The Promise of Mobile Phone PaymentsNovember 22nd, 2007 - 11:18 pm ICT by admin
Instead of reaching for your wallet in the next few years, you’ll be able to pull out your cellphone and wave it over a scanner to make a payment.
Convenient? You bet. Secure? Companies working on this new system say it is rock solid. Encrypted payment information travels through the air from the phone to the scanner. The system is based on “contactless” technology already in some smart cards — credit cards and key fobs embedded with chips so they can be used instead of swiping a magnetic credit card. Chips are finding their way into driver’s licenses, passports and other forms of identification, and contactless cards are used in many transit systems.
“It’s relatively easy to make cellphones very secure devices,” said Allen Weinberg, managing partner at Glenbrook Partners, a Menlo Park, Calif., financial services and electronic payments consulting firm. He said the encryption is “as good as or better than what you do with an ATM or at-home banking. No one is going to pick up your phone and start moving money around the world. It’s just not going to happen.”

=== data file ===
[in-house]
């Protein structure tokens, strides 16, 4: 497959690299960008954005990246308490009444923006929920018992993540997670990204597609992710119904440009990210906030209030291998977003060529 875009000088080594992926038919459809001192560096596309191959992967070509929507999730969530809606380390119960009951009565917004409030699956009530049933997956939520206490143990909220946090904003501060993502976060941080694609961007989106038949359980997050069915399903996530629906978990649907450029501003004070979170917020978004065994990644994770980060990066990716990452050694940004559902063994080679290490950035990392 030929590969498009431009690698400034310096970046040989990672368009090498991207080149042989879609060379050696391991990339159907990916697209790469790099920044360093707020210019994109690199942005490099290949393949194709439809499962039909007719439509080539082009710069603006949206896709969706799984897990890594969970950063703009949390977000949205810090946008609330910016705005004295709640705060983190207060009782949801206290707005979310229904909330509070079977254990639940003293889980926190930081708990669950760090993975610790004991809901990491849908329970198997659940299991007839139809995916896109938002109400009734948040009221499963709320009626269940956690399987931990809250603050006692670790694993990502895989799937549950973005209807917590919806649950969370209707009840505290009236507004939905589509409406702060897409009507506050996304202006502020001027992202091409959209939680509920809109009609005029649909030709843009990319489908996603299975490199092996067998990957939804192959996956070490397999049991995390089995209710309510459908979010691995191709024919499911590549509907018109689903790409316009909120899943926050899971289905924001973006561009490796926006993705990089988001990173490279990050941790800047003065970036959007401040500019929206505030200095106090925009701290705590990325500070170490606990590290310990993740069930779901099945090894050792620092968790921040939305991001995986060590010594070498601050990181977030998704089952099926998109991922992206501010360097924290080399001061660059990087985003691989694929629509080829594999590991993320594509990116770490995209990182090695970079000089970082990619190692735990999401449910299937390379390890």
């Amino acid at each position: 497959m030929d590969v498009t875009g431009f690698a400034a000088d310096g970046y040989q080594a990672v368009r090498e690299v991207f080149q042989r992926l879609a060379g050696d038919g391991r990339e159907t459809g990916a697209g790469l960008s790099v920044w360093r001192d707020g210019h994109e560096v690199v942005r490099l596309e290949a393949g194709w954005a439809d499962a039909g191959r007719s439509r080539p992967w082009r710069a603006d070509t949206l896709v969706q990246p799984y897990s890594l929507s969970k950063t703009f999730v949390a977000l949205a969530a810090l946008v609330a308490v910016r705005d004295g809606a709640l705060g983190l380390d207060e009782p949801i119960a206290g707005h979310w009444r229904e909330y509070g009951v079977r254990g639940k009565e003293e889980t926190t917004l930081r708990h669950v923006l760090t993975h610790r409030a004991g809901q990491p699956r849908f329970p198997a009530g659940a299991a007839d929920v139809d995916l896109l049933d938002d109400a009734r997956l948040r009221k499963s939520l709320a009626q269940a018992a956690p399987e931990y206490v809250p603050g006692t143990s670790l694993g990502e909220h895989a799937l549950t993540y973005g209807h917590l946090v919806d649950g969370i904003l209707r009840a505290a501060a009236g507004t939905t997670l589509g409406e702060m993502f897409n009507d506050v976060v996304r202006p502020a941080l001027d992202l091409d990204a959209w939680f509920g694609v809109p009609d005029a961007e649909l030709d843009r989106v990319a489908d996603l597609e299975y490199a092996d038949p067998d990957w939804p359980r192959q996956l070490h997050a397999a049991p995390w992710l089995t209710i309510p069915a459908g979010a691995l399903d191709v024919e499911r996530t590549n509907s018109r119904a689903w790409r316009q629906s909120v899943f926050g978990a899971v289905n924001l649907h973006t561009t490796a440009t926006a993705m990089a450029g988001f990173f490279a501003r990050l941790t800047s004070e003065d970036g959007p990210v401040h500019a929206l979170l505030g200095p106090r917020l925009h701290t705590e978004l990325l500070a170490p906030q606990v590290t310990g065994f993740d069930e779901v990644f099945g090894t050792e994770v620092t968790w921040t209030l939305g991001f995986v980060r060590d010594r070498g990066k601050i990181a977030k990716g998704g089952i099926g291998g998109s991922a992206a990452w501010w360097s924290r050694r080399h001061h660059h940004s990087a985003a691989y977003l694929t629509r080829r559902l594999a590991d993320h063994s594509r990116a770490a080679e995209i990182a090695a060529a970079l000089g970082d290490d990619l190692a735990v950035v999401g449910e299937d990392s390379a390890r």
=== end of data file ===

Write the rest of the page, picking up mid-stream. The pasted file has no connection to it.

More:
MasterCard introduced contactless cards in 2002 under its PayPass program, which allows for transactions of $25 or less without a signature, said Simon Pugh, head of MasterCard’s mobile group. With more than 19 million PayPass cards in use, MasterCard has simply taken the PayPass card proposition, in Pugh’s words, and moved it to the phone.
PayPass is now available in cellphones in South Korea, Taiwan and Japan, as well as in trials in the USA in Dallas, New York, Chicago, Wilmington, Del., and other cities. “We built security and encryption into the protocol,” Pugh said. A cellphone transaction is “equally secure,” he said.
The convenience of whipping out your phone as a payment mechanism is driving the transition. You wouldn’t need…
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